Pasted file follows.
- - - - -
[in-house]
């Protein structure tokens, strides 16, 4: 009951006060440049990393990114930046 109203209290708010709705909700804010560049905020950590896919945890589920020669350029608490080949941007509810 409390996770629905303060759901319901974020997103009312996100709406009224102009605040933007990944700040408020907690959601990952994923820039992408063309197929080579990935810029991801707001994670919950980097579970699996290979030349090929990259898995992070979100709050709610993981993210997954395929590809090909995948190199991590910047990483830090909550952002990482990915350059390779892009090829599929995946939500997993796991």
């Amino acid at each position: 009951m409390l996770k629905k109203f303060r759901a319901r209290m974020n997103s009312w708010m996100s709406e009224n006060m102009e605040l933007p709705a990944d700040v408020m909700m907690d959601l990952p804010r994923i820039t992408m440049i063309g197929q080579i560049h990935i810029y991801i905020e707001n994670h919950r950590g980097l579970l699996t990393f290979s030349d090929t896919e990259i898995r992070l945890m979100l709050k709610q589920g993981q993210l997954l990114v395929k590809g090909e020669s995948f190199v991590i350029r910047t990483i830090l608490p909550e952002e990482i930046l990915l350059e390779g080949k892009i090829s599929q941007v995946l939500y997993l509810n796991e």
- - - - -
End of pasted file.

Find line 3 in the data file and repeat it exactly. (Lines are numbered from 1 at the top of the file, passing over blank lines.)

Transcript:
């Amino acid at each position: 009951m409390l996770k629905k109203f303060r759901a319901r209290m974020n997103s009312w708010m996100s709406e009224n006060m102009e605040l933007p709705a990944d700040v408020m909700m907690d959601l990952p804010r994923i820039t992408m440049i063309g197929q080579i560049h990935i810029y991801i905020e707001n994670h919950r950590g980097l579970l699996t990393f290979s030349d090929t896919e990259i898995r992070l945890m979100l709050k709610q589920g993981q993210l997954l990114v395929k590809g090909e020669s995948f190199v991590i350029r910047t990483i830090l608490p909550e952002e990482i930046l990915l350059e390779g080949k892009i090829s599929q941007v995946l939500y997993l509810n796991e």